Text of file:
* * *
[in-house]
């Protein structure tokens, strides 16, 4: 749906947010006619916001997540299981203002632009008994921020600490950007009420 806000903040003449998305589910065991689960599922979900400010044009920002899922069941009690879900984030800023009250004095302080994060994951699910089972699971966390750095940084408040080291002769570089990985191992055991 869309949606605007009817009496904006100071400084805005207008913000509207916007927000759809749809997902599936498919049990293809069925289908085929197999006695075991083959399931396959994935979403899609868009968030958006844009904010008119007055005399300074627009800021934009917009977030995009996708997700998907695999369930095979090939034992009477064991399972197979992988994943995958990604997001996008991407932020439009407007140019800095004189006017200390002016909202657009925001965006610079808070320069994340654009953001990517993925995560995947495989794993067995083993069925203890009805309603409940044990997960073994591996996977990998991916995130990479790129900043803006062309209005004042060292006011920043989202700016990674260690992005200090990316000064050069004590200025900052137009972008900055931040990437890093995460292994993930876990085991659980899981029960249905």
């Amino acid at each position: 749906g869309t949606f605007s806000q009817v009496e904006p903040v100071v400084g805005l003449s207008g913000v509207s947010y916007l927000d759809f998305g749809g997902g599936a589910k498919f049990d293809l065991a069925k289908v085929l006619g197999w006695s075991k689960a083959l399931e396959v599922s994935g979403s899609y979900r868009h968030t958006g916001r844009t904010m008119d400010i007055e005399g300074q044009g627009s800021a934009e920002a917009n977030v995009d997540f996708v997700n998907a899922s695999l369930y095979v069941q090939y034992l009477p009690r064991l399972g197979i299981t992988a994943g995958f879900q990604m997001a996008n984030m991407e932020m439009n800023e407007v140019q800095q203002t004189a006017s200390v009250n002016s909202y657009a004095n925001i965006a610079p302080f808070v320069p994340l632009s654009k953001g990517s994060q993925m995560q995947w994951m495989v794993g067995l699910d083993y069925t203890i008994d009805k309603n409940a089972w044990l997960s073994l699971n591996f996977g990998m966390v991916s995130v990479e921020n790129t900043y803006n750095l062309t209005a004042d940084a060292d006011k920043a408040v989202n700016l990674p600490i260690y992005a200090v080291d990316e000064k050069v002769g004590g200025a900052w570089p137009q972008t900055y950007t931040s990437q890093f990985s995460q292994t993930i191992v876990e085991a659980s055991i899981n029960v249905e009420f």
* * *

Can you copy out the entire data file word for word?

[in-house]
């Protein structure tokens, strides 16, 4: 749906947010006619916001997540299981203002632009008994921020600490950007009420 806000903040003449998305589910065991689960599922979900400010044009920002899922069941009690879900984030800023009250004095302080994060994951699910089972699971966390750095940084408040080291002769570089990985191992055991 869309949606605007009817009496904006100071400084805005207008913000509207916007927000759809749809997902599936498919049990293809069925289908085929197999006695075991083959399931396959994935979403899609868009968030958006844009904010008119007055005399300074627009800021934009917009977030995009996708997700998907695999369930095979090939034992009477064991399972197979992988994943995958990604997001996008991407932020439009407007140019800095004189006017200390002016909202657009925001965006610079808070320069994340654009953001990517993925995560995947495989794993067995083993069925203890009805309603409940044990997960073994591996996977990998991916995130990479790129900043803006062309209005004042060292006011920043989202700016990674260690992005200090990316000064050069004590200025900052137009972008900055931040990437890093995460292994993930876990085991659980899981029960249905």
């Amino acid at each position: 749906g869309t949606f605007s806000q009817v009496e904006p903040v100071v400084g805005l003449s207008g913000v509207s947010y916007l927000d759809f998305g749809g997902g599936a589910k498919f049990d293809l065991a069925k289908v085929l006619g197999w006695s075991k689960a083959l399931e396959v599922s994935g979403s899609y979900r868009h968030t958006g916001r844009t904010m008119d400010i007055e005399g300074q044009g627009s800021a934009e920002a917009n977030v995009d997540f996708v997700n998907a899922s695999l369930y095979v069941q090939y034992l009477p009690r064991l399972g197979i299981t992988a994943g995958f879900q990604m997001a996008n984030m991407e932020m439009n800023e407007v140019q800095q203002t004189a006017s200390v009250n002016s909202y657009a004095n925001i965006a610079p302080f808070v320069p994340l632009s654009k953001g990517s994060q993925m995560q995947w994951m495989v794993g067995l699910d083993y069925t203890i008994d009805k309603n409940a089972w044990l997960s073994l699971n591996f996977g990998m966390v991916s995130v990479e921020n790129t900043y803006n750095l062309t209005a004042d940084a060292d006011k920043a408040v989202n700016l990674p600490i260690y992005a200090v080291d990316e000064k050069v002769g004590g200025a900052w570089p137009q972008t900055y950007t931040s990437q890093f990985s995460q292994t993930i191992v876990e085991a659980s055991i899981n029960v249905e009420f």